India is one of the fastest growing knowledge based economy in the world. With a huge base of human capital, you will expect a large (if not huge) base of skilled people, with above average employability skills.
However, data paints a bleak picture. With the job market rapidly growing and the industry demand being very high, there is a rare percentage of people with the required employability skills.
India vs other countries
It is being estimated that by 2025 around a million youth will enter the work force. Sadly, though this number reaches high, there are only 4.69% of Indian youth who have any formal skill training.
This stands out like a sore thumb when we look at the percentage of people undergone formal skill training from other parts of the world, which stands at 50% for developed countries.
While around 7 lakh engineers graduate annually, a mere 7% of them Are worth being employed.
Shocking, isn’t it?
Rajiv Pratap Rudy from the Ministry of Skill Development and Entrepreneurship says that “the ministry has trained more than 1.17 crore aspirants in various skills since the inception of skill India.”
The whole idea of skill India revolves around making the youth employable. They are formally trained to enter the job market and be a skilled part of the workforce and meet the requirements of the sectors they choose to enter.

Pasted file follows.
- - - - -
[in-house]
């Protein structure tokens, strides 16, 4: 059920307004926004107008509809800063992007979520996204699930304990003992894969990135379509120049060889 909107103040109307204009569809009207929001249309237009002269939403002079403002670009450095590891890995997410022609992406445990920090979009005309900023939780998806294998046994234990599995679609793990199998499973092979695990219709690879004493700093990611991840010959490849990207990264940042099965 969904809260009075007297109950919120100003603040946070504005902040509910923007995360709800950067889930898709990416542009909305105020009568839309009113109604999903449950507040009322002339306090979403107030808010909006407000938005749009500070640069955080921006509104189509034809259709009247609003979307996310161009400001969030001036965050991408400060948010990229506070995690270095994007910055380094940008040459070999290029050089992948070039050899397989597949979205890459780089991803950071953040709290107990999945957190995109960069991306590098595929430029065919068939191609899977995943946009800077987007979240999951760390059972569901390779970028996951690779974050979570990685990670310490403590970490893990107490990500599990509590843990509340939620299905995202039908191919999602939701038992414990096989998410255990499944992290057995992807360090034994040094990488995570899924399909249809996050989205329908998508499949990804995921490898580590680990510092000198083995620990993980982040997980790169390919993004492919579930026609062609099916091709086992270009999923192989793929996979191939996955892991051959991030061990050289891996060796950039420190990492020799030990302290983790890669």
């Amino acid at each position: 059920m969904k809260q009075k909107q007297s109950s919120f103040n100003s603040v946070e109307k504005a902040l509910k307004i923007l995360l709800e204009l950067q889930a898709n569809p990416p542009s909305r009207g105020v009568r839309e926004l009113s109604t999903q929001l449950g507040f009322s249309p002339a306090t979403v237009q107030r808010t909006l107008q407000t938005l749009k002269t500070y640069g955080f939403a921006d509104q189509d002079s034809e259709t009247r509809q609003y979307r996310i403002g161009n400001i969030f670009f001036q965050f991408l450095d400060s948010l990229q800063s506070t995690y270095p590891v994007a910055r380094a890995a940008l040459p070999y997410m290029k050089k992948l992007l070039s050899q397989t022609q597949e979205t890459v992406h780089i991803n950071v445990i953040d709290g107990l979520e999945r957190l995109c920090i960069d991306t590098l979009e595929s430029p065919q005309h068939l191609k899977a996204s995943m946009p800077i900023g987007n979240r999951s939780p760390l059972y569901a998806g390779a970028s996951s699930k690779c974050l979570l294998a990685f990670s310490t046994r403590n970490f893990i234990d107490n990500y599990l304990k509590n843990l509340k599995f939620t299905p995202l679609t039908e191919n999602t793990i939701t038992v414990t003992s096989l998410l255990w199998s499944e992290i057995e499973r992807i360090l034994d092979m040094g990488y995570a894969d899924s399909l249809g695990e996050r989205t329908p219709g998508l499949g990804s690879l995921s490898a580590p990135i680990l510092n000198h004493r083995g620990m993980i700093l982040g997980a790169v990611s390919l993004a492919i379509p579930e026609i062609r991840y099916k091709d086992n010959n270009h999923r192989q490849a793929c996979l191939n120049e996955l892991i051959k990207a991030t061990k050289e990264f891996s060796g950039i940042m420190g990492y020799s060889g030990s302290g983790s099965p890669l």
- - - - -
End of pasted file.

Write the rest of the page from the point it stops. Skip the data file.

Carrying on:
However, the Government of India itself admits that the initiative has not been enough. Both governments and private institutes training people and working on their employability skills have failed to reach the mark because of lack of coordination within the sectors and insufficient attention to the detail of things and their outcomes.
The current training faculty is painfully inadequate to meet the demands of the market.
Education and employability
Education generally means skilled manpower, enhancement in industrial productivity, better quality of life and increase in the availability of better and more talented people in the job industry. Despite all this and a lot of stress generally paid on education and training, there is still a shortage of skilled labour.
Institutes focus more on marks rather than the employability skills of the students.
Two years back, a guy who was the topper of his batch and was from a renowned college in Delhi, was told by the employers that he was “unemployable” and they would be surprised if he got a good job.
The government of India is looking to reverse this story with the skill India programme. A whole new committee will be soon in place to review the functioning of the initiative and provide a detailed roadmap to ensure that the skilling ecosystem moves forward smoothly.
Finding a job is definitely not as easy, and that is why you will have to start building on your employability skills from the start. Internships, skill assessment exams, and job portals can aide you in your search, but you will have to put in the primary effort.
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